Make

What is Make?

Make is a computer program that performs a series of tasks in an intelligent way.  It is used to compile documents, other computer programs, and is suitable for any serialised work flow where intermediate tasks may be complete and skipped or not complete and must be done.

What’s the big deal?

Make is used to build many computer systems.  But there isn’t just one Make,  They are similar (in that they all try to do the same job in the same way), but different in important ways (because they don’t).

The two I’d like to look at there are BSD Make as it appears on FreeBSD and GNU Make.

BSD Make

This is the default make on BSD systems.

BSD Make has the basic mechanisms.  It knows how to define a target, and how to define the dependencies to create that target.  It also has a macro language that allows symbols to be constructed and defined withing the execution of make.

The BSD Make system doesn’t know how to build any particular thing.  It must be instructed what to do.

The BSD approach to using make is to define a set of standard include files that define rules for specific tasks.  You then include the appropriate make file for your project.  And that’s it.  Your project knows how to do everything it needs to do on your system; install, uninstall, build, clean, archive …

GNU Make

This is the default make on GNU/Linux and current versions Mac OS;s XCode.

A GNU idel is to create Unix-like tools that are a little bit easier to use.  GNU Make is made a little easier to use by building in rules for compiling programs.  It knows how to compile Pascal, C, C++, Fortran, …, programs.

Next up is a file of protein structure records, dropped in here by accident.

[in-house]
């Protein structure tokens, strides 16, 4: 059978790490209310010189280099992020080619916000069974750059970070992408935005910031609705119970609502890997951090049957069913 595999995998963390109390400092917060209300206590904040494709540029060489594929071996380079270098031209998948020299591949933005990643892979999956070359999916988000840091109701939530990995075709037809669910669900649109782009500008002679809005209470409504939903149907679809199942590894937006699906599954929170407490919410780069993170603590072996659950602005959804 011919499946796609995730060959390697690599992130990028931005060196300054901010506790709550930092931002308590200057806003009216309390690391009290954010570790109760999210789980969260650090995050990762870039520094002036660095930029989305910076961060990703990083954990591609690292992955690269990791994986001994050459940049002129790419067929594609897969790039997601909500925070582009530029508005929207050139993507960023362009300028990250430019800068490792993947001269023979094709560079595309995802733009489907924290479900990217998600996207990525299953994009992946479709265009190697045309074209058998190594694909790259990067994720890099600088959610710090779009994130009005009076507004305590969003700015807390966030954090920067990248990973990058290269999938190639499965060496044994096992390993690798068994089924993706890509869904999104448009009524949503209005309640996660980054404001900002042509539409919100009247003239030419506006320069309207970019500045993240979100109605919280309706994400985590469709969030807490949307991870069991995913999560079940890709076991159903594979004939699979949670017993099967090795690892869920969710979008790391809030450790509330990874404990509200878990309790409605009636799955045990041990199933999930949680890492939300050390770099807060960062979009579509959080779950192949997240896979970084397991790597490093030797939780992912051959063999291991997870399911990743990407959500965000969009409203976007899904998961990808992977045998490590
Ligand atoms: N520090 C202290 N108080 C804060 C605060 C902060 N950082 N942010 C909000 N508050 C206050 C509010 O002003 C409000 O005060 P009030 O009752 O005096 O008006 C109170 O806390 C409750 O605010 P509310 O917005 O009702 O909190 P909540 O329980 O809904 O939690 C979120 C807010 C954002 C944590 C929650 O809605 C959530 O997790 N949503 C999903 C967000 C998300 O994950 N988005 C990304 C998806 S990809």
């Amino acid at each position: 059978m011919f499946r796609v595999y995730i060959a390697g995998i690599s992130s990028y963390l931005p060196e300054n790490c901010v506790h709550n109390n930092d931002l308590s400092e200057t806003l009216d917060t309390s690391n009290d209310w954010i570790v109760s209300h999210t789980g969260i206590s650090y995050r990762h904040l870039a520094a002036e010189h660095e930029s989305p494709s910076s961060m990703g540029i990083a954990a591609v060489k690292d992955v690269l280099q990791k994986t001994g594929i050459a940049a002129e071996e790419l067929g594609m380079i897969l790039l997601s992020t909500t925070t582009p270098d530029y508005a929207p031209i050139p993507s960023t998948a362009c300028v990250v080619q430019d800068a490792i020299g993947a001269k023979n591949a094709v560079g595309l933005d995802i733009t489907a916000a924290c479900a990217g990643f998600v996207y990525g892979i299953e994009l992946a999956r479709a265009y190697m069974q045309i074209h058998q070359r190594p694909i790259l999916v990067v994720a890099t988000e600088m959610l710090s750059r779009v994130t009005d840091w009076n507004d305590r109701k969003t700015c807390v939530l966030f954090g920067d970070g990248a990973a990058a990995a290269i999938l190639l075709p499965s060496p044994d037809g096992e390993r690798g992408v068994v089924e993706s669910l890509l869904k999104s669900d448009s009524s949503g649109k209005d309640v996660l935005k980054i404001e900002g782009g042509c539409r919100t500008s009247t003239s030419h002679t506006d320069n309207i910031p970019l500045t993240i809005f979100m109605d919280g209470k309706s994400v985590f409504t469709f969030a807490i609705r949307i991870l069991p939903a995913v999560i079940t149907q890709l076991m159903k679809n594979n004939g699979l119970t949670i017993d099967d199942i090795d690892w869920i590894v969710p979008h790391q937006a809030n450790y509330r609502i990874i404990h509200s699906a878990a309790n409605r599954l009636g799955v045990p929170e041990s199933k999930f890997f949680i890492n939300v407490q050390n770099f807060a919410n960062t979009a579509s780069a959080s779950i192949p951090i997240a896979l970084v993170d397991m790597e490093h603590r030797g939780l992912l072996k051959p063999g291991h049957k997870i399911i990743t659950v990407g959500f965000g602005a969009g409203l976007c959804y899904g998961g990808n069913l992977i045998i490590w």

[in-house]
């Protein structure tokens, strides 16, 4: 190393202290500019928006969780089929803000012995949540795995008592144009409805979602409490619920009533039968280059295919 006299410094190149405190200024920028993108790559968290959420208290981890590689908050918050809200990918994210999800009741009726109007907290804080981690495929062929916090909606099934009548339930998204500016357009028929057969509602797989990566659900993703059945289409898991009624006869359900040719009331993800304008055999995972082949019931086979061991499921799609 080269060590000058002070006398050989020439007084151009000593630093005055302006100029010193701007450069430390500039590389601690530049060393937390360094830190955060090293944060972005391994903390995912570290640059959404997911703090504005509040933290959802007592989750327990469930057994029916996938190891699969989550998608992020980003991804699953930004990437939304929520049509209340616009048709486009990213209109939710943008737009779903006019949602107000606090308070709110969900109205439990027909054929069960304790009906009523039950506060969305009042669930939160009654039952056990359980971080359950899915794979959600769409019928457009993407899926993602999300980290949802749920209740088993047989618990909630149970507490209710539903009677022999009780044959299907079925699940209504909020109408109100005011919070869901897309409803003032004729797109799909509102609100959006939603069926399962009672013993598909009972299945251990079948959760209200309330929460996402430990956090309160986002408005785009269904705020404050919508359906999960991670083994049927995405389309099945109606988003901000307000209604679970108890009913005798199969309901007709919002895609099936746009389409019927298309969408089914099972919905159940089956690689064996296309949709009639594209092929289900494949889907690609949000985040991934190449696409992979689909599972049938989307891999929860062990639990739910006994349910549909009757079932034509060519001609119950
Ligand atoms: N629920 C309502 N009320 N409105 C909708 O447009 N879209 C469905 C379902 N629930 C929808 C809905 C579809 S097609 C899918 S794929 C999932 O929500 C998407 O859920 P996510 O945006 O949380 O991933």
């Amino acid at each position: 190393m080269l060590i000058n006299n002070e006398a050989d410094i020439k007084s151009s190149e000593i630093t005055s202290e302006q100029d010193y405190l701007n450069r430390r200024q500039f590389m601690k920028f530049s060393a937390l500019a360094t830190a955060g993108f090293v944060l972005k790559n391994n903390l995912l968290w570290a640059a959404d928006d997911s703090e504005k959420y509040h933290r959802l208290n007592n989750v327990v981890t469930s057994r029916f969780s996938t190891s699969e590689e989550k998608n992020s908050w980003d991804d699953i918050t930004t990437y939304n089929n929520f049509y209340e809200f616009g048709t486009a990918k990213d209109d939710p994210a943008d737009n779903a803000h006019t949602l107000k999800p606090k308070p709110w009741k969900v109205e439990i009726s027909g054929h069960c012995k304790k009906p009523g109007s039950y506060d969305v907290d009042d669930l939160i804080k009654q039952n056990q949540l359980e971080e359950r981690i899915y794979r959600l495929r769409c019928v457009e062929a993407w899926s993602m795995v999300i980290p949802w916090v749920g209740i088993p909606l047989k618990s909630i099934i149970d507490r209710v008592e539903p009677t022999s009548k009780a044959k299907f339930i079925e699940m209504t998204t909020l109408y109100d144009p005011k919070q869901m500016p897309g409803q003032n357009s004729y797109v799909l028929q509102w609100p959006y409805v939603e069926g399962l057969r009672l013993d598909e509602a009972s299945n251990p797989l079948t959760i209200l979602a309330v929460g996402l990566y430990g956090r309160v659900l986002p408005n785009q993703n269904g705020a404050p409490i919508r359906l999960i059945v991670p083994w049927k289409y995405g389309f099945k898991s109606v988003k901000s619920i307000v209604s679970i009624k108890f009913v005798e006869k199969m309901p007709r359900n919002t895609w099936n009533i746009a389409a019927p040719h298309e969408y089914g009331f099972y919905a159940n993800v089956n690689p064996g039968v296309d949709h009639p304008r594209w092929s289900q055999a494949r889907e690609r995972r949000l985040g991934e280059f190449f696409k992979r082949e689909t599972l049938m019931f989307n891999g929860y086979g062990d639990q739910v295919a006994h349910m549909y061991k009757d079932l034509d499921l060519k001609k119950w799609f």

To see the built in rules, run:

make -p

The GNU approach initially seems helpful.  The makefile simply describes dependencies and GNU Make fills in the blanks.  The problem is it can’t know everything.  It can’t know how to install on differing systems for example.

The fix is a whole new set programs collectively know as AutoTools.  It has AutoConfig, AutoMake and LibTool.

AutoTools are required because GNU Make needs system specific instructions.  It needs the same instructions athat BSD Make gets from system specific

Examples

This example shows the makefiles for a simple project I have lying around.

BSDmakefile

#
# BSDmakefile
#
PROG_CXX = goodlistener
SRCS = main.cc config.cc dispatch.cc
MAN = goodlistener.1
MAKEOBJDIR = work
CXXFLAGS=-g

.include <bsd.prog.mk>

#
# GNU make file
#
CXX = -g

all: goodlistener

goodlistener: main.o config.o dispatch.o
    $(LINK.cc) -o $@ $^

A word on some oather make systems.

PMake

This can be BSD’s Parallel Make or Polytron’s Make.

Parallel Make is described here: http://www.freebsd.org/doc/en/books/pmake/

Polytron Make knew how to look into a PVCS (Polytron Version Control System) archive to decide whether a check out was required.

IMake

http://en.wikipedia.org/wiki/Imake

NMake

NMake was published by Microsoft Corporation and was commonly used on MS-DOS.  Visual Studio is the preferred build environment that Microsoft provide.

And first there was Unix

<brief history of Make from CSRG>

BSD Make

<overview of BSD Make

– makefile names: BSDmakefile, Makefile, makefile

– Rules thru system config files: See Art of Unix Programming http://www.catb.org/esr/writings/taoup/html/ch01s06.html#id2877777

– One target per directory

– A Sample project>

GNU Make

<Overview of FSF/GNU Philosophy

NOT UNIX

compatible but better tools

Better because of built in rules.

– How to see built in rules

– A Sample project>

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~ by kbw333 on April 25, 2013.

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